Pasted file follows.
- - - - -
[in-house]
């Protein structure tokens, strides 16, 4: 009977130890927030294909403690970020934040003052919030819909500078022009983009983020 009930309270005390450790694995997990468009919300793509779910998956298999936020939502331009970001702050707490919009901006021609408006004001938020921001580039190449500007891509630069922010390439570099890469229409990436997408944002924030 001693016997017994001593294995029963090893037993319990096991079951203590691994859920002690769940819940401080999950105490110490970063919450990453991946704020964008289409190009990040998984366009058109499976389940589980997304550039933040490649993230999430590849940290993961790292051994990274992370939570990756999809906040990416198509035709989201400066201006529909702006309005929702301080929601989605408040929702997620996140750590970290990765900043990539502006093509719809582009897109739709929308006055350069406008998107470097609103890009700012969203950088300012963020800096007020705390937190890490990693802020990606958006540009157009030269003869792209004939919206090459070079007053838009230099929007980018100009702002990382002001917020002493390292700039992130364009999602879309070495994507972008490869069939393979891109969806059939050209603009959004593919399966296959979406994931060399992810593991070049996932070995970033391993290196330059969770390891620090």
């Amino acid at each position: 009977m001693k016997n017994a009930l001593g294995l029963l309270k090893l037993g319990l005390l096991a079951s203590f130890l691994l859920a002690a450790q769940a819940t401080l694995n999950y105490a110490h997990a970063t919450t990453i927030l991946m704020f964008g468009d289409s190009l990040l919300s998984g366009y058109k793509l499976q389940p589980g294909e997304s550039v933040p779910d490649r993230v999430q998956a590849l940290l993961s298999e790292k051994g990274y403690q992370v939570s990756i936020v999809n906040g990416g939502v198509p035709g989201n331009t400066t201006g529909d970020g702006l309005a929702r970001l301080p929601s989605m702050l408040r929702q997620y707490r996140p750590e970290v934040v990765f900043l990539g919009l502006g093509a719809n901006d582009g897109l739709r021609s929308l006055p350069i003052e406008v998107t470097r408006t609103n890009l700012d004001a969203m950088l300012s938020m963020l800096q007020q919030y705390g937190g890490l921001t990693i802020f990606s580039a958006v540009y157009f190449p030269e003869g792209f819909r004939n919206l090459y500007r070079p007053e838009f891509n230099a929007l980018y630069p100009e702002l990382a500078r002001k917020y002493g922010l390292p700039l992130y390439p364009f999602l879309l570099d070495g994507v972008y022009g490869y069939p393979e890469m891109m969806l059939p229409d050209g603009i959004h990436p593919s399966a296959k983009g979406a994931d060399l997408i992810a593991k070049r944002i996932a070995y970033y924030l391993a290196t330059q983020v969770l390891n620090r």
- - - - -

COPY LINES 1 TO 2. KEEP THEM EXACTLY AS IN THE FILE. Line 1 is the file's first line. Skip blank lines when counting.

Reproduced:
[in-house]
């Protein structure tokens, strides 16, 4: 009977130890927030294909403690970020934040003052919030819909500078022009983009983020 009930309270005390450790694995997990468009919300793509779910998956298999936020939502331009970001702050707490919009901006021609408006004001938020921001580039190449500007891509630069922010390439570099890469229409990436997408944002924030 001693016997017994001593294995029963090893037993319990096991079951203590691994859920002690769940819940401080999950105490110490970063919450990453991946704020964008289409190009990040998984366009058109499976389940589980997304550039933040490649993230999430590849940290993961790292051994990274992370939570990756999809906040990416198509035709989201400066201006529909702006309005929702301080929601989605408040929702997620996140750590970290990765900043990539502006093509719809582009897109739709929308006055350069406008998107470097609103890009700012969203950088300012963020800096007020705390937190890490990693802020990606958006540009157009030269003869792209004939919206090459070079007053838009230099929007980018100009702002990382002001917020002493390292700039992130364009999602879309070495994507972008490869069939393979891109969806059939050209603009959004593919399966296959979406994931060399992810593991070049996932070995970033391993290196330059969770390891620090």